Books: Our guide to the vale of tears

Dr Freud: a life by Paul Ferris Sinclair-Stevenson, pounds 20 Frank McLynn defends a guru who never promised miracle cures for his patients

The story is often told of a quack psychoanalyst who, asked where Herr Doktor was going for his holidays, replied to his patient: "Where would you like me to be going?" Paul Ferris, who disclaims all psychoanalytic allegiances, seems nonetheless to have picked up a few of the tricks of the consulting room, for he announces in his introduction that "Freud is what you want him to be". This sounds like relativism gone mad and alerts us to one of the flaws of this book: that it is written without commitment and even, at times, without a point of view.

Lack of commitment is not the same thing as objectivity, however, as Ferris's many critical asides make clear. After the denigratory epithets and phrases applied to Freud - "authoritarian", "ruthless", "fabricated evidence", "finding solutions to fit theories", - we proceed to more full- blown critical propositions. "Anything is possible in Freudian waters," argues Ferris; "His claims for psychoanalysis were so universal that every piece of behaviour had to be solvable, no matter how much tortured ingenuity was needed to make sense of it."

Although deploring the excesses of recent anti-Freudians - Richard Webster, Jeffrey Masson and, particularly, Peter Swales, whom Ferris rightly characterises as a "bounty hunter" who writes "brilliant science fiction" - Ferris is more sympathetic to them than to the most recent biographers, Peter Gay and Ronald Clark. He claims not to be writing a full biography, nor an examination of psychoanalytic theory, but simply to a dispassionate look at Freudianism. Yet it seems to me that he misunderstands Freud and the doctrine on at least three levels.

"Psychoanalysis without Oedipus is rather like Christianity without the Resurrection," writes Ferris. Not so. Psychoanalysis is properly understood not as dogma but as methodology, centred on the trinity of repression, resistance and transference, from which it follows that the Oedipus complex is an optional extra. Secondly, there is the question of truth. Psychoanalysis is "true" in the same way that Hamlet and The Brothers Karamazov are true, not in the sense that quantum theory and relativity are. It is curious how psychoanalysis is criticised for not meeting a criterion of truth no discipline except mathematics or physics ever meets.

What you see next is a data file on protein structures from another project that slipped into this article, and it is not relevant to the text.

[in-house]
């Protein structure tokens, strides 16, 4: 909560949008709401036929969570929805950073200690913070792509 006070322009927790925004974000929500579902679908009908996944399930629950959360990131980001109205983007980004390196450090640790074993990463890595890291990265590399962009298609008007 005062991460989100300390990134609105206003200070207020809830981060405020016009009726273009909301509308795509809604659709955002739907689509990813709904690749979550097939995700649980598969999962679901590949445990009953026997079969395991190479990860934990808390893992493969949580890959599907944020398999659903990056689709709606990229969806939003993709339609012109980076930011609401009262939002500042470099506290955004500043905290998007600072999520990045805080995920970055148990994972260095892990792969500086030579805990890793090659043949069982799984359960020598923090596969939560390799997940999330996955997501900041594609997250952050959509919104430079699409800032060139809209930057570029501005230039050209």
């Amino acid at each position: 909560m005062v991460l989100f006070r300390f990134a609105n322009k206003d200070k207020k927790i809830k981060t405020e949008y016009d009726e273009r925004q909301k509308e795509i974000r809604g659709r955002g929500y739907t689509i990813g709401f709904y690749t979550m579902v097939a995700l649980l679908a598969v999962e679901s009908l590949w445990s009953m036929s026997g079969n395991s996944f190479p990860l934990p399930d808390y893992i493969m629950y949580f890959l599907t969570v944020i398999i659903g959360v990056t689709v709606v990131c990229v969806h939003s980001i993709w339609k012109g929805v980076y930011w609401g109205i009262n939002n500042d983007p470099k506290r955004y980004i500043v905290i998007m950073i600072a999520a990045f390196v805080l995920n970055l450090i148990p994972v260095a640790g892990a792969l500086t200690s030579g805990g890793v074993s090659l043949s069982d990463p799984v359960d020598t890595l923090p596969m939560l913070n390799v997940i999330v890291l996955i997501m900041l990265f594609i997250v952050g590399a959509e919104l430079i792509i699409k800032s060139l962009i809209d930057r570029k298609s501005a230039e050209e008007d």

Thirdly, psychoanalysis is accused of never effecting a cure. As C E M Joad would have said, it depends what one means by cure. Freud made it clear that the normal state of human beings was unhappiness and that his therapy was limited to bringing patients back from a state of neurotic super-unhappiness to our normal vale of tears. Yet there is a curious perception that one should emerge from psychoanalysis serene and detached.

If we apply these three strands of criticism to Ferris's book, not a lot is left. There is a very shrewd assessment of the underrated figure, Ernest Jones, the man who actually performed the task left undone by Jung and took the Jewish gospel to the Gentiles. But Ferris spoils the effect by letting both Jung and Adler off too lightly, so that Freud appears as the true neurotic in his well-known quarrels with them.

Ferris's volume is neither a searching examination of the life, like Peter Gay's, nor a thorough critique of the theory, like Richard Wollheim's. It is pleasantly written but too superficial in its analysis of the ideas and too idiosyncratic in its treatment of key events in Freud's life. Sometimes, it is maddeningly evasive, as when it hints at dark suspicions and persistent gossip about the death of Ernest Jones's wife but fails to enlighten us further.

Finally, despite some incidental merits and pleasures, this book emerges as a curiosity. Clearly, Ferris is interested in Freud, but one finishes his work puzzled as to what drew him to the subject in the first place.

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